For that reason, it’s vital that UCU negotiators insist that any future deals should not be just ‘broadly comparable’ but essentially equal to existing benefits on a defined benefit basis. This might require additional contributions from the employers (to compensate for their reduced contributions from 1997 to 2011) but we should stress, once again, that the idea of a ‘pensions black hole’ is a narrative designed to justify the de-risking strategies of some of our largest universities

Second, we need assurances around deadlines that work to the advantage of our members. The new deal, much like the previous deal, sustains the status quo until April 2019. UCU negotiators should insist on a deadline for the new valuation that equips the union to resume action, if necessary, at a time when it can be most effective – for example by September in order to strike at the start of term and certainly well before the New Year. Of course, that also means that the official 30 June 2018 deadline set by the government’s Pension Regulator to establish the ‘sustainability’ of the pension scheme will need to be postponed as a result of any agreement between UUK and UCU.

Third, we need guarantees in relation to the current dispute that there will be no victimisations and no sudden demand for re-scheduling classes and tutorials. This needs to include demands that the outcome of the pensions strike is not used to justify redundancies as we are seeing at Open University and, even more recently, at the University of Liverpool where its VC, and president of UUK, Janet Beer, has announced at least 220 voluntary redundancies.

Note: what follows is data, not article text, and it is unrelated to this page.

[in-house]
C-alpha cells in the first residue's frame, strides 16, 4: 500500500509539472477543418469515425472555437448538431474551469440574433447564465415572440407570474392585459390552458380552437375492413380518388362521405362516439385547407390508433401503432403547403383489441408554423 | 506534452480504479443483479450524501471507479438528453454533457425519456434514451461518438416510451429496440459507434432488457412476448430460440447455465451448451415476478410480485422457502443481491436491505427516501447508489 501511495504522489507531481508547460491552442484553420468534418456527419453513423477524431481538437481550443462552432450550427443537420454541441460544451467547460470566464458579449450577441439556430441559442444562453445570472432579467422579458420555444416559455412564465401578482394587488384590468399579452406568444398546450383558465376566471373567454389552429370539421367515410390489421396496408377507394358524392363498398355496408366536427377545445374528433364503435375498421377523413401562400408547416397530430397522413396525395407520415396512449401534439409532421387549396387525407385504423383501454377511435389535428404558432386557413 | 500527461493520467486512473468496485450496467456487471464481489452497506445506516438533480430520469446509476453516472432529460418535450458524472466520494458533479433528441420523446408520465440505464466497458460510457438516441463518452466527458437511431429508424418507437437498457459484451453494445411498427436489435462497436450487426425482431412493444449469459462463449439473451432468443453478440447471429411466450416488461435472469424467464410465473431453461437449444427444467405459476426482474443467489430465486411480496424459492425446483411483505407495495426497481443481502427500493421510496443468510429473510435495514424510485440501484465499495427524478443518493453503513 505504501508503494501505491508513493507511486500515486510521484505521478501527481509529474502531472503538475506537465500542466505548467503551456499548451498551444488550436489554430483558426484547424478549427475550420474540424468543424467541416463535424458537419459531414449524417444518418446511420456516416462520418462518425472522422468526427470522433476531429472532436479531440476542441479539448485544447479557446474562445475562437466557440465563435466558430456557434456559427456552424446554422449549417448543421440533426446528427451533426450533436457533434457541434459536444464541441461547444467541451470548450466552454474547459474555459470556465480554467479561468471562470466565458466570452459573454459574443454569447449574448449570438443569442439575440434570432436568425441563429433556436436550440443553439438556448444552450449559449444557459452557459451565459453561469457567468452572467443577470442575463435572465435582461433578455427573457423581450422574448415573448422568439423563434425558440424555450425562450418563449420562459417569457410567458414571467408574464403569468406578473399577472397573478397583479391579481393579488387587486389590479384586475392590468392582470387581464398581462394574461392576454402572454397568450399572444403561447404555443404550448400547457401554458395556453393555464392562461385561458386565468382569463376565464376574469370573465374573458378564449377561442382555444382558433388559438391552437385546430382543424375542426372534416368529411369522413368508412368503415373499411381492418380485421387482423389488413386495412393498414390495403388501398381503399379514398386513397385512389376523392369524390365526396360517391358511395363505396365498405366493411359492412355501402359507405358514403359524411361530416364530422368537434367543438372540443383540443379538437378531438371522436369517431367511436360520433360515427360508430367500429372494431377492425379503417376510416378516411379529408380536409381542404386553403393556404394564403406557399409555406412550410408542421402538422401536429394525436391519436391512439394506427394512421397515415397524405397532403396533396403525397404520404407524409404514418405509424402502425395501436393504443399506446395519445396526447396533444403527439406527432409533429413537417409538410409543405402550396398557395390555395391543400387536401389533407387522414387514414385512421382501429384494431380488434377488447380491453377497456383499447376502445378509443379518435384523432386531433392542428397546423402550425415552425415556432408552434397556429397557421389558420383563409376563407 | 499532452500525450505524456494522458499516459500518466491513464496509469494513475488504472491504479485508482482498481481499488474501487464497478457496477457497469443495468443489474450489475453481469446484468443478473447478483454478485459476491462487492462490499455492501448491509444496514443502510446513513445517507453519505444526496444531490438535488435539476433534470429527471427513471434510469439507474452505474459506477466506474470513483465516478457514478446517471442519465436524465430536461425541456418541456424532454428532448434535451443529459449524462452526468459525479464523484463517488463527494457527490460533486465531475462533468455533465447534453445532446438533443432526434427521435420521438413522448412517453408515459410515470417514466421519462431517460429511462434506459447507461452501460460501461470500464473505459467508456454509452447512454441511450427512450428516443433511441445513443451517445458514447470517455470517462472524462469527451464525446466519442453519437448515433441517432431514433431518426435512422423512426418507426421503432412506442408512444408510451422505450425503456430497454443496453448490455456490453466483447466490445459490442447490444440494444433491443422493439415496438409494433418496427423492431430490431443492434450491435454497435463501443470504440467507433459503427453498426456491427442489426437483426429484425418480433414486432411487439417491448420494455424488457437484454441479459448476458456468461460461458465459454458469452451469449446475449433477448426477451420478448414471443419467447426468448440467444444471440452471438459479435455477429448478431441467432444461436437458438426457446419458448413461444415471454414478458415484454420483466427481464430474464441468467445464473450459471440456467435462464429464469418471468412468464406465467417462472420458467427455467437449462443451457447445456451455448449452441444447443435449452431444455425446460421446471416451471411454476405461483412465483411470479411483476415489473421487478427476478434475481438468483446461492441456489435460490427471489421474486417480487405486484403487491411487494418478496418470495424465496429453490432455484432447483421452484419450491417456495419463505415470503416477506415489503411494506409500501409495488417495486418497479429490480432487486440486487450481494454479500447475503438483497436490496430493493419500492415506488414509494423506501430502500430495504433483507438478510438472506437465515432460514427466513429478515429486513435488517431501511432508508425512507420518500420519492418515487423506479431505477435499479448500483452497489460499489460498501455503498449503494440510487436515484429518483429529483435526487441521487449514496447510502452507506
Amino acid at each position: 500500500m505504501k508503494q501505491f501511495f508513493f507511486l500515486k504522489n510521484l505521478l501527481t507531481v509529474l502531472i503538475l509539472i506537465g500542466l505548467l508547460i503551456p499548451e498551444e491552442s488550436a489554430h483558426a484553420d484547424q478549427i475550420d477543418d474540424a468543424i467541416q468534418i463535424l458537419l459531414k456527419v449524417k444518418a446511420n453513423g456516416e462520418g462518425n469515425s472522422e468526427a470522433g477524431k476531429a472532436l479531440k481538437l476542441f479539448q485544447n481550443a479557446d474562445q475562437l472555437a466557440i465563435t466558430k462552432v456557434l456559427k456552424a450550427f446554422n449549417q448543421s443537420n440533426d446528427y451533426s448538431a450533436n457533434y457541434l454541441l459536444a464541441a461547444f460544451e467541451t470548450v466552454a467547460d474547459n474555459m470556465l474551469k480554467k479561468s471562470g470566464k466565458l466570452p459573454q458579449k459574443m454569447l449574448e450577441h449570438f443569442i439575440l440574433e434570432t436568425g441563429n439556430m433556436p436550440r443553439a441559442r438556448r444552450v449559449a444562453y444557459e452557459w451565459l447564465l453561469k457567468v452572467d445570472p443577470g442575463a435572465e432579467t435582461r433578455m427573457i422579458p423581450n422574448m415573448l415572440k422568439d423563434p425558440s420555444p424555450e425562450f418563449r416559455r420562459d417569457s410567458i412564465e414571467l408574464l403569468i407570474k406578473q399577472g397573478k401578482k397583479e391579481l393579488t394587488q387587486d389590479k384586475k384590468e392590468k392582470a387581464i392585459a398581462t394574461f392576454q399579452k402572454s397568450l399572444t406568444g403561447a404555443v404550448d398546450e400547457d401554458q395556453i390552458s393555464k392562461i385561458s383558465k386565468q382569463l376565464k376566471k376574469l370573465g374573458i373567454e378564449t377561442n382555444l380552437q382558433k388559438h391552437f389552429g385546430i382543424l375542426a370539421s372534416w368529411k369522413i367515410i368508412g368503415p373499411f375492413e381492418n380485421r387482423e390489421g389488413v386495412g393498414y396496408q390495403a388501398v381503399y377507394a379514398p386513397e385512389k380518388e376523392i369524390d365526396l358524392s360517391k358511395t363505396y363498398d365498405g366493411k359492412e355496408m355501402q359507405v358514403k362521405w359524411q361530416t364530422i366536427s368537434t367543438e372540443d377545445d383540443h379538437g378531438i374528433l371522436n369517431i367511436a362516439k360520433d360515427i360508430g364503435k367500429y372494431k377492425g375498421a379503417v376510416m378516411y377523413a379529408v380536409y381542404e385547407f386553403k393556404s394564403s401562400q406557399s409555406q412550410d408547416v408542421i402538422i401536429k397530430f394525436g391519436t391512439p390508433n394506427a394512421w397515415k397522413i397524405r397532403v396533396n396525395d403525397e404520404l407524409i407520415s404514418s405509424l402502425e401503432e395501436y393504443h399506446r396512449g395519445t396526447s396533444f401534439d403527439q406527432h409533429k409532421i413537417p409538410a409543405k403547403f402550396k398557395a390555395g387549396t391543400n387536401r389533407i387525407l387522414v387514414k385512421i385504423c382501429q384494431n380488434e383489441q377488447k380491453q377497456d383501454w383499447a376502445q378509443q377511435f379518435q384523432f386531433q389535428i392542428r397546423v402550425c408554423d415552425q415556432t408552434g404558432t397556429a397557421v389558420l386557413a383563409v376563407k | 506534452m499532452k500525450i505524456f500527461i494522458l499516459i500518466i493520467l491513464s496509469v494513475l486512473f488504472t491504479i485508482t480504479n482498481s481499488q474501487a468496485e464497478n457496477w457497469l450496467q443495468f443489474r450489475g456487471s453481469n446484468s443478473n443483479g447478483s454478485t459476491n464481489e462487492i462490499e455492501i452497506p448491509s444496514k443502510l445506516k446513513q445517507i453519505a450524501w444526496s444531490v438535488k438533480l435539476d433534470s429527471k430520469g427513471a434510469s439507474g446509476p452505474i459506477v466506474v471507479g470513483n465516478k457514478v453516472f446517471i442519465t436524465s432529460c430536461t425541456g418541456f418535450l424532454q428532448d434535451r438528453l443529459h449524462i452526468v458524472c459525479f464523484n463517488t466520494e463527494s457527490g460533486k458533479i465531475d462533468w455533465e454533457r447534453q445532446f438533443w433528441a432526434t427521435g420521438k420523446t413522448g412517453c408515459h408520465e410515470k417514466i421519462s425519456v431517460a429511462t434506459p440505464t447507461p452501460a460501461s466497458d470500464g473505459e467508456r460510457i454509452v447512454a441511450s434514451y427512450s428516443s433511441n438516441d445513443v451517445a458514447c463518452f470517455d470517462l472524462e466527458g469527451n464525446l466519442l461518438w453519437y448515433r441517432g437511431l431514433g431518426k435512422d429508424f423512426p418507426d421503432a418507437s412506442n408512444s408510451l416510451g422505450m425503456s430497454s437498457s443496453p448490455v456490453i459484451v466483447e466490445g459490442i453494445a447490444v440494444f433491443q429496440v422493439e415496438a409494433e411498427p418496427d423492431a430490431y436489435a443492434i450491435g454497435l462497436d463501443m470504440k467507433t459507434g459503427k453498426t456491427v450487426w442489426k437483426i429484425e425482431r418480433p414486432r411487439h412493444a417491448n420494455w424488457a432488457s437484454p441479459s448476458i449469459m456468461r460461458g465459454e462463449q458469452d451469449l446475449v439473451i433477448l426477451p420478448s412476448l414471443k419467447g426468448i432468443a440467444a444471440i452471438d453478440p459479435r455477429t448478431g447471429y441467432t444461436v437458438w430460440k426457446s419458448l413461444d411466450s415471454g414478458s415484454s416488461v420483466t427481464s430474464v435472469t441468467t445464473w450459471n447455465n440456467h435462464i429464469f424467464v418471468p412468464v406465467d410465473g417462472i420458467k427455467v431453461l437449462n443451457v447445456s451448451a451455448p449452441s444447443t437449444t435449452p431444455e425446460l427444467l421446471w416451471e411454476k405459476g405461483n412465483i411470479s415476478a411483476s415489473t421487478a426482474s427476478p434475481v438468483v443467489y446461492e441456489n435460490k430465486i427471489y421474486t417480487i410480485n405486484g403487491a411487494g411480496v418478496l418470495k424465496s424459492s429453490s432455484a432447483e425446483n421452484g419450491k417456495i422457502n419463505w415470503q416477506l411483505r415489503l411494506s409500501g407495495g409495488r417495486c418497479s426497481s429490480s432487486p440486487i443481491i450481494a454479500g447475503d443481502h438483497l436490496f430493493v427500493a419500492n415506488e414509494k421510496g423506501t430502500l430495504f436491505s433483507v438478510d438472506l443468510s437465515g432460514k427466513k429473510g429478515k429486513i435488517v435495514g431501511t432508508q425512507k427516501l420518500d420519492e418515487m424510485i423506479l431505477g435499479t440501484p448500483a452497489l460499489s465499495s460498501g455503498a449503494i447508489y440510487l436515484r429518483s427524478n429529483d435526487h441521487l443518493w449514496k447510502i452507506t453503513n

Unless we have these guarantees it would be short-sighted to suspend industrial action.

The strikes so far have yielded significant results. They have produced thousands of new members, galvanised branches, deepened solidarity between staff and students and extended our horizons so that our claim for pensions justice is just one element of a broader demand for democratization and de-marketization of our universities. Crucially, the strikes have demolished the employers’ arguments and handed the momentum to staff to set the terms of debate. We cannot afford to lose that momentum and debate on our options now needs to be considered in the light of how we best maintain our unity and strength.

The proposed deal shows how far we have come in this dispute. It is by no means perfect but it contains the seeds of a resolution if we press home our advantage. The mass resignation of external examiners, working to contract, and future strikes all need to stay on the table until more guarantees are provided by UUK. We’re not yet ready to call off the action given that it was our determination that shifted the employers in the first place and it will be our willingness to take part in more action that will force UUK to make the concessions we deserve.

Des Freedman

Des Freedman is Professor of Media and Communications in the Department of Media and Communications at Goldsmiths, University of London. He is the co-author of 'The Media Manifesto' (Polity 2020, author of 'The Contradictions of Media Power' (Bloomsbury 2014), co-editor of 'The Assault on Universities: A Manifesto for Resistance' (Pluto 2011), and former Chair of the Media Reform Coalition.